On this day, 44 years ago, President Gerald Ford pardoned former President Richard Nixon, immediately undermining his Presidency, and insuring his defeat in a close race with Jimmy Carter for a full term in the Presidency in the election of 1976.
Ford was appointed Vice President under the terms of the 25th Amendment in October 1973, and confirmed and sworn in two months later, after Vice President Spiro Agnew resigned due to his own scandalous behavior.
Gerald Ford had nothing to do with the Watergate scandal, but by pardoning Nixon, while others involved in the scandal went to prison, he became highly controversial, and was attacked and vilified by many.
A quarter century later, however, Ford’s reputation revived, when a major critic, Senator Ted Kennedy of Massachusetts, arranged for an award to be given to the former President, the John F. Kennedy library “Profile in Courage Award”.
Ford looks much better in history now, and in many ways, is the model of what an old style Republican President should be like, in the age of Donald Trump.
But this occasion of the pardoning of Richard Nixon brings to mind the idea that at some point, Donald Trump might be pardoned for his crimes, and the answer should be absolutely not, as Trump has gone way beyond Richard Nixon in his crimes, and will be shown to have committed treason, which no one has ever said Nixon did.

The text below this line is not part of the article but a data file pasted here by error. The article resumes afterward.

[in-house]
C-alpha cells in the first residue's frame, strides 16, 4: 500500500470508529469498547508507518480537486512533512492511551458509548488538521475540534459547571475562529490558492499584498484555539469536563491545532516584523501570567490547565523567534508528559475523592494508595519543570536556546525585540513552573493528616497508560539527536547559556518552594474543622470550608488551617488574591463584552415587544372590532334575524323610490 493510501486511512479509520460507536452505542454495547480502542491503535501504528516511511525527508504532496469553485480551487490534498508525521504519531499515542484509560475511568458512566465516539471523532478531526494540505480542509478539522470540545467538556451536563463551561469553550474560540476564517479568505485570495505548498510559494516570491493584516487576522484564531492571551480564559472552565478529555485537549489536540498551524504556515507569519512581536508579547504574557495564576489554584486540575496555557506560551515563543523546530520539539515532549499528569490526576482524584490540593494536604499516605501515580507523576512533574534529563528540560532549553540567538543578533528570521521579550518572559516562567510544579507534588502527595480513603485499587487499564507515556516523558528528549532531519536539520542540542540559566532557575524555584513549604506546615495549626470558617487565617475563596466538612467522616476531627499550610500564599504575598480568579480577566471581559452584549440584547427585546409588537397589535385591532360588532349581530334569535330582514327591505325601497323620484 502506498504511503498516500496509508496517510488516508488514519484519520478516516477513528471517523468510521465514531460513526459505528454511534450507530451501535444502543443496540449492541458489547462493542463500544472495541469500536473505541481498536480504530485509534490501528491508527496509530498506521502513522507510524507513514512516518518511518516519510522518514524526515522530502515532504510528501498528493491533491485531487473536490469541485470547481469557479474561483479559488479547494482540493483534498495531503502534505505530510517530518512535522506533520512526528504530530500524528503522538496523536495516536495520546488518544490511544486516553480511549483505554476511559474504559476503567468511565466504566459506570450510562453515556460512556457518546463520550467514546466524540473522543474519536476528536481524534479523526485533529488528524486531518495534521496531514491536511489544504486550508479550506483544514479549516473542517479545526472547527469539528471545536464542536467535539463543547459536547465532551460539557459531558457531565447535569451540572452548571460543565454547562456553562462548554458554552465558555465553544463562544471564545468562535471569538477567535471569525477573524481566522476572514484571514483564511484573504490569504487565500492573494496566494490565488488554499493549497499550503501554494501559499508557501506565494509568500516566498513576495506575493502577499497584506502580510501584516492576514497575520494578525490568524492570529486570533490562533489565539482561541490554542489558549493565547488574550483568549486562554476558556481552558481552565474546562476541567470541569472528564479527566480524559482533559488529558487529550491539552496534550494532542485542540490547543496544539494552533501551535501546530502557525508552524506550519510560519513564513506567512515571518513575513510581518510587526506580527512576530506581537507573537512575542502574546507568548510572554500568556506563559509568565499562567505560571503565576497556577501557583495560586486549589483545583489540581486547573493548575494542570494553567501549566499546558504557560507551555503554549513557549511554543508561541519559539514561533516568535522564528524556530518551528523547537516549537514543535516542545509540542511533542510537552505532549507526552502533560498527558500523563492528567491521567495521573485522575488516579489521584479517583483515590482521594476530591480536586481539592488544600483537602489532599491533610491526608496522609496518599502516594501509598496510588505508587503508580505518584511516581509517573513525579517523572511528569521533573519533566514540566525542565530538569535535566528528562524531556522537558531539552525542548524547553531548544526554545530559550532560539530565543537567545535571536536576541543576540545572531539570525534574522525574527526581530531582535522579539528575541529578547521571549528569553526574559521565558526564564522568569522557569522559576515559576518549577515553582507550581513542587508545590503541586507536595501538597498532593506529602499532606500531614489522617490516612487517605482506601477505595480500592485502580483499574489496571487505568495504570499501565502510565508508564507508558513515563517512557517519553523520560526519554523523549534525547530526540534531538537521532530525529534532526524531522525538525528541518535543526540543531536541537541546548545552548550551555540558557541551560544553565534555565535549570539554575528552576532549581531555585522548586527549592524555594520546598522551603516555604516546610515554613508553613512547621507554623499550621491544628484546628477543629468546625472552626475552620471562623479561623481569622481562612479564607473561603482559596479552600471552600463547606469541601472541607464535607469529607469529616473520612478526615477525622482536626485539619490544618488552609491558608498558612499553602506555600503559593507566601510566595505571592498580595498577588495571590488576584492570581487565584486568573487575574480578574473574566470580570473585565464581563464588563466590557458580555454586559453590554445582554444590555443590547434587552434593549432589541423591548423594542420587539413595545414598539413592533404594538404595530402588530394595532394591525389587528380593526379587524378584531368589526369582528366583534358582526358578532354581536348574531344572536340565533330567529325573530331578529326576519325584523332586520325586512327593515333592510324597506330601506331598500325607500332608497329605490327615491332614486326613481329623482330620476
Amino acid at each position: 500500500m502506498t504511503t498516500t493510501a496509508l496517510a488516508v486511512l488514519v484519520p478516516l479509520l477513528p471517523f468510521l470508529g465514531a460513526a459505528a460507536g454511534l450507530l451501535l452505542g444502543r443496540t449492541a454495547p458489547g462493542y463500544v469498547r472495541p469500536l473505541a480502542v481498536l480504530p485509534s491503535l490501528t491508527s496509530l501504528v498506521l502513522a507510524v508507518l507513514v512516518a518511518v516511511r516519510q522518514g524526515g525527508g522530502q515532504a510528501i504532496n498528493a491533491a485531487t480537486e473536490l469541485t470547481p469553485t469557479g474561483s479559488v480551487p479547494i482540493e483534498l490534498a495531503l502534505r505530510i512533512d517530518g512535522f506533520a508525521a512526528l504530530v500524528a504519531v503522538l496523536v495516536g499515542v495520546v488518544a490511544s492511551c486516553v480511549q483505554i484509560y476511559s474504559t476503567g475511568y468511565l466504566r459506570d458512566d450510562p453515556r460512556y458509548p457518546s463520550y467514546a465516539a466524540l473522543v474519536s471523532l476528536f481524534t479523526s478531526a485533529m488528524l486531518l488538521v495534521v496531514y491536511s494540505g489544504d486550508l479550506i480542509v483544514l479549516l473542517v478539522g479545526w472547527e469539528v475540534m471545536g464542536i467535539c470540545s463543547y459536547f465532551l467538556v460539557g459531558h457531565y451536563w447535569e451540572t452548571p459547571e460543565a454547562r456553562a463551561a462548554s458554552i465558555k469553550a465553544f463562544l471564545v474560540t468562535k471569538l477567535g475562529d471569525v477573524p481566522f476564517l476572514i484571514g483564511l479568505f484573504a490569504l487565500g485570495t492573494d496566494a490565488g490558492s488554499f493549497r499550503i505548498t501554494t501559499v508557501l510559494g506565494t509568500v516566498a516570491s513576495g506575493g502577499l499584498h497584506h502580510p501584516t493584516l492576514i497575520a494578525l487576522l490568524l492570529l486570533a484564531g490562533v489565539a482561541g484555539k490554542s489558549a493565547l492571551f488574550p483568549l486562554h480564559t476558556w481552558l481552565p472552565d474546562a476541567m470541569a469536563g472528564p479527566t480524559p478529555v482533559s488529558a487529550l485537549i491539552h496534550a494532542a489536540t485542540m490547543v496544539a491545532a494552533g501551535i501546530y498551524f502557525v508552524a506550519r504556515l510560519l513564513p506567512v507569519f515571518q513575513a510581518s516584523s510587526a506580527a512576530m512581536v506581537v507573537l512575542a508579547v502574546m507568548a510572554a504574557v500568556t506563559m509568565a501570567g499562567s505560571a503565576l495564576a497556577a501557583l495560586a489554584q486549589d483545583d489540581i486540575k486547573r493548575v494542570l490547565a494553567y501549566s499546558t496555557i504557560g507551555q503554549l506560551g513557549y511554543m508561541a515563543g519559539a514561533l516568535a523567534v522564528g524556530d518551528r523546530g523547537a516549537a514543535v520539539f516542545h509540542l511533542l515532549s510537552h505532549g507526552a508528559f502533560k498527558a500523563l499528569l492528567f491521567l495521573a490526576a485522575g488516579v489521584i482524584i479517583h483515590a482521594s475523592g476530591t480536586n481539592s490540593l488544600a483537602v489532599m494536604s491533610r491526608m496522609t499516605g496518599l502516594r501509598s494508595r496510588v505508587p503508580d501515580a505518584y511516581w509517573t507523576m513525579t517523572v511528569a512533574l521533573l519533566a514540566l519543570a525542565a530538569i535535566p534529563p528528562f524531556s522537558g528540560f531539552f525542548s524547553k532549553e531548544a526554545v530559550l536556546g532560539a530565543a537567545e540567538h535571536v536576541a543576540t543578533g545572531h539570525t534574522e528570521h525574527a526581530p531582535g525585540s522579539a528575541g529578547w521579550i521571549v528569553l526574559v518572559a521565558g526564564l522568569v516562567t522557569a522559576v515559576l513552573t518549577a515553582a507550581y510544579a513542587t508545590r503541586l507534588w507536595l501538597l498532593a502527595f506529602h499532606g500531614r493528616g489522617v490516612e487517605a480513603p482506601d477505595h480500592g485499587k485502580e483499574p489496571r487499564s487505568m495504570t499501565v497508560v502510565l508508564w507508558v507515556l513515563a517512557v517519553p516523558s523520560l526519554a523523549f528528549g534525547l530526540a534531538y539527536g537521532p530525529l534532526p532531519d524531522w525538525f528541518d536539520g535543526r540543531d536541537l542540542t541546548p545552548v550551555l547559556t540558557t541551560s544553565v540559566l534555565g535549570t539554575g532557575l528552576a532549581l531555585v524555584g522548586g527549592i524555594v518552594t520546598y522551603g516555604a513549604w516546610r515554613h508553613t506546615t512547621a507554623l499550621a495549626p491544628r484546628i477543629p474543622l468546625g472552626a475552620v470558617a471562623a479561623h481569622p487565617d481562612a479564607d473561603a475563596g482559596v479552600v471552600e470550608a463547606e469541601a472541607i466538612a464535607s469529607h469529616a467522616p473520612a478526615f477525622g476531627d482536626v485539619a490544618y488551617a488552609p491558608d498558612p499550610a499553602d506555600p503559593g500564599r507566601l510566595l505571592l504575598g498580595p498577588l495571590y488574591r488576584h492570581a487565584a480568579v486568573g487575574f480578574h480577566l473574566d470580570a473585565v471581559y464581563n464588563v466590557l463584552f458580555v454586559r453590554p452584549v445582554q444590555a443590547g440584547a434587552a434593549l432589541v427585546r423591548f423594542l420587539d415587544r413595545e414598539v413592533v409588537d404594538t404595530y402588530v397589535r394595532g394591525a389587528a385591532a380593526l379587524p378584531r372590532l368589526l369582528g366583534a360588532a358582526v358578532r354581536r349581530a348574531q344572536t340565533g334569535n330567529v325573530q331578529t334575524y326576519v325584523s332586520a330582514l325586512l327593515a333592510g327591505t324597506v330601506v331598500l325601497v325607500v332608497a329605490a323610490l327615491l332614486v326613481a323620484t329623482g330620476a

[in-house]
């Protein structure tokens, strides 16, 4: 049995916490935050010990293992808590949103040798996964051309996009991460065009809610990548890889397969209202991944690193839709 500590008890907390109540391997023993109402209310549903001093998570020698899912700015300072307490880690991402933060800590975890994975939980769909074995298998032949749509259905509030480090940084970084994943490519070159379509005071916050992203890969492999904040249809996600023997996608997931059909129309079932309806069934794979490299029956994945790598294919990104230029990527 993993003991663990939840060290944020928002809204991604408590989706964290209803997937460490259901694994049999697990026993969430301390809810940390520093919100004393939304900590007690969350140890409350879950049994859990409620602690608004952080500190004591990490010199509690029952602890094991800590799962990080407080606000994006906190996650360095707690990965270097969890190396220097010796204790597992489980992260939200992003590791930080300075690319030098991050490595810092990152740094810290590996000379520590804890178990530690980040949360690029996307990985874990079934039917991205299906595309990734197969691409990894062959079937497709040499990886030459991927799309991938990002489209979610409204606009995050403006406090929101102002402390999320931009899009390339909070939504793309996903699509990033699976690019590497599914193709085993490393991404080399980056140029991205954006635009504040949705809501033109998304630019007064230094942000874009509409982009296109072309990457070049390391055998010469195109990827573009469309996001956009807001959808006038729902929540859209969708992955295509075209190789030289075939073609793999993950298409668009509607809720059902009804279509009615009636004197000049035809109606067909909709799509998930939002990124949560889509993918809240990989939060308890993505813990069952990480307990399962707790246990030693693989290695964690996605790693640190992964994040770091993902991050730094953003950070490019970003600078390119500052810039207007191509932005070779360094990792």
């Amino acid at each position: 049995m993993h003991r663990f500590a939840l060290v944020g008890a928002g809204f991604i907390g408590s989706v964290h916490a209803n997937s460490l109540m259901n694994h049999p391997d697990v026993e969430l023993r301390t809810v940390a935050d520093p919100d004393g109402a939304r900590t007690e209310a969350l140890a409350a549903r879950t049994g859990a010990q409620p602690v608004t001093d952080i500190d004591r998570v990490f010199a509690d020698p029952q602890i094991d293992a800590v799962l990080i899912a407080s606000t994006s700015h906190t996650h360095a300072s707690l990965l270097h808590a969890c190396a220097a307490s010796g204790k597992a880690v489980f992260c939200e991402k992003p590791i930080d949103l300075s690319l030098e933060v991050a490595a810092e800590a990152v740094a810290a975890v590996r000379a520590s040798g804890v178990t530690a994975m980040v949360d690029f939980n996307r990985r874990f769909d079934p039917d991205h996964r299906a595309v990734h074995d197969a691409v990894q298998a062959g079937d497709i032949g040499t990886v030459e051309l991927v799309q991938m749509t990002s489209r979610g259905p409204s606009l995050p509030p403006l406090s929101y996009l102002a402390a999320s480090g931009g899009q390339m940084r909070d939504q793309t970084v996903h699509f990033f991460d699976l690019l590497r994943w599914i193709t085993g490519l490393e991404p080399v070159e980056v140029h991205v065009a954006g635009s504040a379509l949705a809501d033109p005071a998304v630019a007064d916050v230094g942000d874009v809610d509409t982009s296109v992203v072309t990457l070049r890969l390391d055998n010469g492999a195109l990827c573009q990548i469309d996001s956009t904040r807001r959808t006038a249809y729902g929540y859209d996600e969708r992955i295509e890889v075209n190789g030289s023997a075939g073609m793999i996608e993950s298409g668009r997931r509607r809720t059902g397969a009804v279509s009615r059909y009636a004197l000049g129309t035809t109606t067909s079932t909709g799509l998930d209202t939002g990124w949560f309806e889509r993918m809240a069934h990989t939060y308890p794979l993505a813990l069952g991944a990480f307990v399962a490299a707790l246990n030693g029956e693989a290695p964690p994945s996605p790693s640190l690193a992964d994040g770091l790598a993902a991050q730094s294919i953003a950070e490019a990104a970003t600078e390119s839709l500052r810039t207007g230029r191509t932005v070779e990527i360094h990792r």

IF Vice President Mike Pence overcomes suspicions of his own collaboration and involvement in this massive scandal we are dealing with now, the worst thing he could do is pardon Donald Trump.
Unfortunately, there is no legal way to prevent such an action, but if it occurs, there will be a firestorm much worse than Ford experienced in 1974, and it would insure that Mike Pence would have no chance to be elected for a full term.
It would also further cement the demise of the Republican Party reputation, and likely, the future of the party under that name, and it could lead to the destruction of that party apparatus, and its replacement by a new mainstream conservative oriented political party.